12. Within the Ministry of Justice policy team dedicated to the Crown Dependencies, three operational staff deal with Island legislation, Crown appointments and honours. A further three policy officials deal with a range of policy issues and provide practical advice and support to the Crown Dependencies when required. It is their responsibility to ensure that the Islands' interests are taken into account in UK policy development and they work with the Islands on the development of their own policies, particularly where these have relevance to the UK or an international dimension. This team is supported by four lawyers, who advise the policy team and other UK Government departments. They also work directly with the Islands, for example, when working on the extension of UK enactments to the Crown Dependencies by Order-in-Council or to resolve questions about insular law submitted for Royal Assent.[17]

13. The Crown Dependency governments are, with some important caveats, content with their relationship with the Ministry of Justice.[18] When we visited the Channel Islands and the Isle of Man, we were told that Ministry of Justice officials generally understood the constitutional position of the Crown Dependencies with respect to the UK; understood that there were differences between the Islands in terms of their constitutions, politics and interests; worked hard to support the Crown Dependencies; and that relationships with Ministry of Justice officials were generally good. We heard some concerns about the extent to which the Justice Secretary was engaged with and understood issues relating to the Crown Dependencies, but it was accepted that Lord Bach, Under Secretary of State for Justice, did take an active role in the relationship.[19]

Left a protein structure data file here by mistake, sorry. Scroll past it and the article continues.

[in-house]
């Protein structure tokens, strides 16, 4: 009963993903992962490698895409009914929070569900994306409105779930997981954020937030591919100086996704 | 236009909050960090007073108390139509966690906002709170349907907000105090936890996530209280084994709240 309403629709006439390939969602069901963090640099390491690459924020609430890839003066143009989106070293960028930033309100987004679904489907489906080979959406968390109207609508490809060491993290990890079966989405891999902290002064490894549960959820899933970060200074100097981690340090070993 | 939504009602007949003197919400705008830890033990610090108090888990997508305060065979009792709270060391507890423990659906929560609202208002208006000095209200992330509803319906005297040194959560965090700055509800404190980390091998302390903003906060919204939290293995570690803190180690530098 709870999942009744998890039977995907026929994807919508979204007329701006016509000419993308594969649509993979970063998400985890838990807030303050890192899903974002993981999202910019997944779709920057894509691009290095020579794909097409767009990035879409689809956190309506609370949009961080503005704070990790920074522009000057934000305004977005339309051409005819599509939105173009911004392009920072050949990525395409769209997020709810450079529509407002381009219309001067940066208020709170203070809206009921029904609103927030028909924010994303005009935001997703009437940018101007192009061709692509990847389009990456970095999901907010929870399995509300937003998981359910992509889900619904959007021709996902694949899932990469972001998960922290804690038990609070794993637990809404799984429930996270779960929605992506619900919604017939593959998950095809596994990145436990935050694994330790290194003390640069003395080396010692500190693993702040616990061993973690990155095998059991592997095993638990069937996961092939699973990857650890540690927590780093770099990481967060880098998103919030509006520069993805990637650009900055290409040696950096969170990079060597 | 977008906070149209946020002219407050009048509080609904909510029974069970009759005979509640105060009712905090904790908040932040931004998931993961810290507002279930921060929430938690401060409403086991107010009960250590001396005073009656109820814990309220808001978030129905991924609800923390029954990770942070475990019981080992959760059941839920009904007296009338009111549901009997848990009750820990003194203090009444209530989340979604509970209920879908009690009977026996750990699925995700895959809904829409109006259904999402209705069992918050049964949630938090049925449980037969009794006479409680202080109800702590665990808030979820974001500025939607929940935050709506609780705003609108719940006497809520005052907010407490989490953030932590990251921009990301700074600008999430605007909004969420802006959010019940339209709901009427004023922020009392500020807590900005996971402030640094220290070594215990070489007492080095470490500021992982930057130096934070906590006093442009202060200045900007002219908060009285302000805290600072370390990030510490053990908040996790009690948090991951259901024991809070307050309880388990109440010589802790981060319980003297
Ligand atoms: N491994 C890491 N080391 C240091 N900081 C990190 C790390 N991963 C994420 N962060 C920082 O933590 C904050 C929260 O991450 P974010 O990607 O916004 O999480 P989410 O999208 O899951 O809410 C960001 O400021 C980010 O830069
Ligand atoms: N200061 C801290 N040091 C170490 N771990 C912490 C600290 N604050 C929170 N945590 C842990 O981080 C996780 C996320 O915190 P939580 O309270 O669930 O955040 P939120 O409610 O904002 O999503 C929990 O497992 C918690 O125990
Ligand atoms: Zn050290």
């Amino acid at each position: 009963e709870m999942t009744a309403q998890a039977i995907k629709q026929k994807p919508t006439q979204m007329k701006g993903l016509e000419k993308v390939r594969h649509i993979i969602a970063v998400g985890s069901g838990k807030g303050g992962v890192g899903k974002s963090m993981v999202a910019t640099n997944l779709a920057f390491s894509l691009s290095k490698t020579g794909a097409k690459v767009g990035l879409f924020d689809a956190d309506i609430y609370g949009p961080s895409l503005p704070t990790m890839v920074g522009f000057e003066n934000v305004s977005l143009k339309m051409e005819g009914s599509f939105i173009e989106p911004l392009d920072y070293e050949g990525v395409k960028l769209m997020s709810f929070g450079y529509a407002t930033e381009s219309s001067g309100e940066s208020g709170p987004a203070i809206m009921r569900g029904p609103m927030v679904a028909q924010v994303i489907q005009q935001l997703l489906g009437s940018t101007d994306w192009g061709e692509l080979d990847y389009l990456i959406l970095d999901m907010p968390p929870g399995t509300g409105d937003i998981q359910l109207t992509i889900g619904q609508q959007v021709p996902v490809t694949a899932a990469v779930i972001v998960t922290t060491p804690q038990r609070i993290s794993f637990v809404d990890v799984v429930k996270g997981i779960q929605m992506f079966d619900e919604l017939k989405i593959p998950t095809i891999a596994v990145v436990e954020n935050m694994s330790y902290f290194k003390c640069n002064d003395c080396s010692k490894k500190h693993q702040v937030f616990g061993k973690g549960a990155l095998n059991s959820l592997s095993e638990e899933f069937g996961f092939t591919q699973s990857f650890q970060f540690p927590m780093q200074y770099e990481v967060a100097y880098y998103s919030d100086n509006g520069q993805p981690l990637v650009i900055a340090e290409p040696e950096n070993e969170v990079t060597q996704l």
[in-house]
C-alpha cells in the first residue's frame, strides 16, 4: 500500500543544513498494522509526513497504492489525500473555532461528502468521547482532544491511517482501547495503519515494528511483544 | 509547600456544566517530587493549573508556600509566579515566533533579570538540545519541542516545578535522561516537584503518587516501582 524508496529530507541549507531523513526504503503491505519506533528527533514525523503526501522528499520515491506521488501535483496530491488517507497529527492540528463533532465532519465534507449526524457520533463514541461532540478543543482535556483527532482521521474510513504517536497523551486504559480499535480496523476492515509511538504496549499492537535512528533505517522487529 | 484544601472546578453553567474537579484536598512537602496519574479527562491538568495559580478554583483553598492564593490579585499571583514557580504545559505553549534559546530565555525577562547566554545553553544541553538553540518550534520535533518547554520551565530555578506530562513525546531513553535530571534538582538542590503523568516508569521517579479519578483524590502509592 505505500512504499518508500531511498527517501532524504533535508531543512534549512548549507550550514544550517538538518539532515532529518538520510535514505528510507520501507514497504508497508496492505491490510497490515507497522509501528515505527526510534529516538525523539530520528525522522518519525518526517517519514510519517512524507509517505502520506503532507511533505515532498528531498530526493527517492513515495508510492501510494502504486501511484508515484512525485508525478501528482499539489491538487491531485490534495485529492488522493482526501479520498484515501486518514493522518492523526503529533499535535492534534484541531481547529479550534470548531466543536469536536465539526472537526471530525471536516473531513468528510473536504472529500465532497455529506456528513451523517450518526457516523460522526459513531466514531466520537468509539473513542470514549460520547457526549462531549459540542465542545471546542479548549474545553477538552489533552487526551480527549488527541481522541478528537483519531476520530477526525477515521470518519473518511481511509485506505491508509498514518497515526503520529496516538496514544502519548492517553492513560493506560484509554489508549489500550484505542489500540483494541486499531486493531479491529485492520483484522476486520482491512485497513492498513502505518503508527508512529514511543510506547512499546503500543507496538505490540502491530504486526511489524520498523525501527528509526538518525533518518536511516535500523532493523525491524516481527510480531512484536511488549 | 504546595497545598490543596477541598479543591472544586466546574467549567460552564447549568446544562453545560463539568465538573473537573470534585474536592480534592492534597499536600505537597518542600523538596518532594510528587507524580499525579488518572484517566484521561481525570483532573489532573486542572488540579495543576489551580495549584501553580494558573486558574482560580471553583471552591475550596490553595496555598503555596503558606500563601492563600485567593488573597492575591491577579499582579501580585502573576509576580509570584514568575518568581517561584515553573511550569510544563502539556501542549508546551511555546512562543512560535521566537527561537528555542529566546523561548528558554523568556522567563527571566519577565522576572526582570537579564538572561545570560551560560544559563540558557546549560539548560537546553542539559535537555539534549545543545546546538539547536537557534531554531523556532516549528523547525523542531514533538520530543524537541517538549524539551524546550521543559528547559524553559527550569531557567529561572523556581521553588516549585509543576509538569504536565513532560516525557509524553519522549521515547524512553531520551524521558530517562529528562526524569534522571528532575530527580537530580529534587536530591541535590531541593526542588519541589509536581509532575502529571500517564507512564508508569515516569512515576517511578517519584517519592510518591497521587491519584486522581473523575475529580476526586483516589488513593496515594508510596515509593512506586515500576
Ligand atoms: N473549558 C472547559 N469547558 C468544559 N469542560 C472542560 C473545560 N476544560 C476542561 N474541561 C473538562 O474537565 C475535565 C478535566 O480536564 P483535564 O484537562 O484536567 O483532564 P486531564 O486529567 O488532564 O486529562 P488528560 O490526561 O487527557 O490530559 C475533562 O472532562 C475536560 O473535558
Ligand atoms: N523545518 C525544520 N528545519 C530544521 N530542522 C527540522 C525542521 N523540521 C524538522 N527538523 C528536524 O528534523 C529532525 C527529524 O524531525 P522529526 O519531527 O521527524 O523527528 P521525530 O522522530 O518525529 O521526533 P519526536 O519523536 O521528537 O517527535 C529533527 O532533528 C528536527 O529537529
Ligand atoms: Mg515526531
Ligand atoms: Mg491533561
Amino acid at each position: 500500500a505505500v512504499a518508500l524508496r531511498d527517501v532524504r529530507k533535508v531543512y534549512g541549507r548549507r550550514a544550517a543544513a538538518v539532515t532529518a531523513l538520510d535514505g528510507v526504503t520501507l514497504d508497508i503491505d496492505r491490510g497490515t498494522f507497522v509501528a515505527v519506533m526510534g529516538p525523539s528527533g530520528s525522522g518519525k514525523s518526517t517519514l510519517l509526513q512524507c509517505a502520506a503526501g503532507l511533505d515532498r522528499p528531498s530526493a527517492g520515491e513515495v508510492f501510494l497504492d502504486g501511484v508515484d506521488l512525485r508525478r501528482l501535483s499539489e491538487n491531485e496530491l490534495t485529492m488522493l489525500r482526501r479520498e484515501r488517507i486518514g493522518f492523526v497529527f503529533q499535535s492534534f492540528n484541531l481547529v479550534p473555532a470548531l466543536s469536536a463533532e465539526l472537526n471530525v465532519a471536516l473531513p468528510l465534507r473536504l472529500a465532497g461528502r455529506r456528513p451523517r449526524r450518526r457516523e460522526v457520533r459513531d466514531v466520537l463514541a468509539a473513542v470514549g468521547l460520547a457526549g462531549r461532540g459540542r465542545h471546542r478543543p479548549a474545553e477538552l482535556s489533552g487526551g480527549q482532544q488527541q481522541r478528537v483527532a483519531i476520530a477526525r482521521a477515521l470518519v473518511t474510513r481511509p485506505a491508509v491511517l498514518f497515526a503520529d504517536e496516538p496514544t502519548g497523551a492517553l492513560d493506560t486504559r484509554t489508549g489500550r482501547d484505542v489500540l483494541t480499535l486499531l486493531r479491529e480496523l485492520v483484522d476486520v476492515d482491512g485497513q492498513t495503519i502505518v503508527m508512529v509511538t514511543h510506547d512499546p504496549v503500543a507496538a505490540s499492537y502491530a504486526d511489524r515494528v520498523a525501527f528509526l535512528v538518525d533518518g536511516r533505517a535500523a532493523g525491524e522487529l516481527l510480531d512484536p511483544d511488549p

14. We note that the Justice Secretary agrees to answer parliamentary questions on matters which might be considered domestic issues for the Crown Dependencies and nothing to do with the Ministry of Justice. He acknowledges that some people argue that he should not do so and should leave such matters for the Islands themselves.[20] Nevertheless, he told us that:

    … No-one has ever said to me, "You should not answer this parliamentary question because the Crown Dependencies are not part of the United Kingdom" because it is part of my ministerial responsibility. It does not directly arise from being Lord Chancellor, it is the distribution of business. I did it when I was Home Secretary because it used to be in the Home Office.[21]